They are not as arresting as other, more well-known figures tabulated from the carnage of World War II, but they are staggering nonetheless: From 1945 to 1952, more than 250,000 Jewish displaced persons lived in refugee camps in Germany, Austria and Italy, according to the United States Holocaust Memorial Museum. Yet, in the opinion of a non-Jewish Italian professor of Hebrew language and literature, who only started investigating the history of DP camps because of a side trip through the Ionian coast, there has been too little dedicated academic research on the subject of what happened to a quarter-million Jews immediately after the war.
Fabrizio Lelli, a visiting fellow at the Hebert D. Katz Center for Advanced Judaic Studies, has been traveling from Southern Italy to Israel and the United States over the last decade, following some of the same routes taken by Jewish refugees leaving Italian DP camps, though in a much less arduous fashion.
As Lelli explained during a Jan. 27 program at Congregation Mikveh Israel sponsored by the Consulate General of Italy in Philadelphia about this historical period, the residents of the DP camps had suffered great trauma, either did not want to or could not go home and were now aiming to move to the United States or Israel. In the meantime, from 1944 to 1949, many were stuck in a Mediterranean limbo, trying to recover from the war but without knowing where they would — or could — go next.
Lelli, a professor at the University of Salento, describes this as an overlooked moment in history. Since 2000, he has been collecting documents and personal testimonies from World War II refugees to tell their stories.
“Unfortunately, to my knowledge, this period has mostly been unknown — it needs to really be rediscovered,” said Lelli, whose primary academic research focuses on Medieval and early modern Italian Jewish literature.
By speaking at such an event on International Holocaust Remembrance Day, building a website containing refugees’ stories  and helping to produce a documentary, Lelli said, he is not only trying to educate people about post-Holocaust reconstruction but also to encourage those with connections to the DP camps to come forward with their stories and spur greater academic research into the period.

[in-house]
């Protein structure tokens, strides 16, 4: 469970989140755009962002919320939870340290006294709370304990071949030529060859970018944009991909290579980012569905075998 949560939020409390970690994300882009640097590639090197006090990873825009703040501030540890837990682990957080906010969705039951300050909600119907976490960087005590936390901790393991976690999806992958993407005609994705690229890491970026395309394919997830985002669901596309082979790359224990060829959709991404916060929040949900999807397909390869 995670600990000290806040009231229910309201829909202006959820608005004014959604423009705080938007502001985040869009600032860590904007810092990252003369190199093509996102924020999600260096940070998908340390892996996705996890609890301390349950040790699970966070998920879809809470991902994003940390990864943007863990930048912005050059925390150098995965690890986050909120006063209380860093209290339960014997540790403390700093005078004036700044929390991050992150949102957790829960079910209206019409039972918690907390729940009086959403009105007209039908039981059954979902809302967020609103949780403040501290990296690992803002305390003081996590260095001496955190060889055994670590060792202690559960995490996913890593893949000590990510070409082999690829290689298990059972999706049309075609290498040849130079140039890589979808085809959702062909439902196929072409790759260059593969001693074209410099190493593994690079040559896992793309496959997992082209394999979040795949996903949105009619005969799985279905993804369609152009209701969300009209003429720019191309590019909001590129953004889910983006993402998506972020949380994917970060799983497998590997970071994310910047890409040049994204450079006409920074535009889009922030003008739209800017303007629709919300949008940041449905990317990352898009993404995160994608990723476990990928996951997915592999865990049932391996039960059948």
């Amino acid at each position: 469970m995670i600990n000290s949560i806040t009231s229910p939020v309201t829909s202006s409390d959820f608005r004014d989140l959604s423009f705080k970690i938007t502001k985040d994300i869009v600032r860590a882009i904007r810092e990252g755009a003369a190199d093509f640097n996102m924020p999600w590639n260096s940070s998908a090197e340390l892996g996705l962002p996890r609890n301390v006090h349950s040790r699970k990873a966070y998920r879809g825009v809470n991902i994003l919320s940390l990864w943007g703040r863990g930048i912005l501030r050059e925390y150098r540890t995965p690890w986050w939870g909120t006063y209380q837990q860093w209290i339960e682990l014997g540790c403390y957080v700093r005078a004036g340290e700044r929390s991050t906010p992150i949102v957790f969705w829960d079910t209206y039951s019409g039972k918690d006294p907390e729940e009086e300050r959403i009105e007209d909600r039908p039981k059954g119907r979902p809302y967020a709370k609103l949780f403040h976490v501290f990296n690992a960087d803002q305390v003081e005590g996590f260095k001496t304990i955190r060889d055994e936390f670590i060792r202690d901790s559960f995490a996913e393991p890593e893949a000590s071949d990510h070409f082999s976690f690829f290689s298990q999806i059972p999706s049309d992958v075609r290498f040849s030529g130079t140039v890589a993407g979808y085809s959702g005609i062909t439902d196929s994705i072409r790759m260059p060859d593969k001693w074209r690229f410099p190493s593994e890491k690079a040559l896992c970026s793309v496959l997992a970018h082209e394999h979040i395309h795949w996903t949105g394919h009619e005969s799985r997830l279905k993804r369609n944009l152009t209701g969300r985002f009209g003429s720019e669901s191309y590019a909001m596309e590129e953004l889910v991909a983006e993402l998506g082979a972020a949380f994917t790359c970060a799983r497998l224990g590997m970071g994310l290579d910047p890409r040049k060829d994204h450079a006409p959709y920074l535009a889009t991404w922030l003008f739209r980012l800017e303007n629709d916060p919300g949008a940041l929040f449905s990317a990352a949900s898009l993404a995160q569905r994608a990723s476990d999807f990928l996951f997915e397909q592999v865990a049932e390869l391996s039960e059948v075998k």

“There is still plenty of information that awaits scholars to dig out,” said Lelli, 50, who is on his fourth stay at the University of Pennsylvania.
While much of the existing research into the DP camps and refugees has focused on the macro level — the role governments and Jewish organizations played in shaping refugees’ lives — Lelli said he is more interested in the micro, “the human experience, the feelings of those people and how they think that experience helped them survive in later years.”
Lelli inadvertently stumbled onto the history of the Italian DP camps, which operated under the auspices of the United Nations and the Allied Forces with the support of international Jewish organizations, and ultimately housed more than 20,000 Jews, according to Yad Vashem.
In 2000, he was visiting friends along the Ionian Sea coast in Southern Italy. One day, they took him to a dilapidated building that was slated for demolition. It contained three murals painted by a refugee depicting the Zionist dream of a Jewish state. Lelli’s friends asked him to conduct research on the DP camps in the area as part of their effort to convince the local municipality to preserve the murals.
Seeing the remnants of the DP camp spurred Lelli to recall conversations he had with Holocaust survivors in Israel and the United States years earlier about their time in Italy after the war, and he realized they had likely been in such a camp. He started contacting them, asking for interviews and requesting old letters and documents that provided a glimpse into their daily lives as refugees.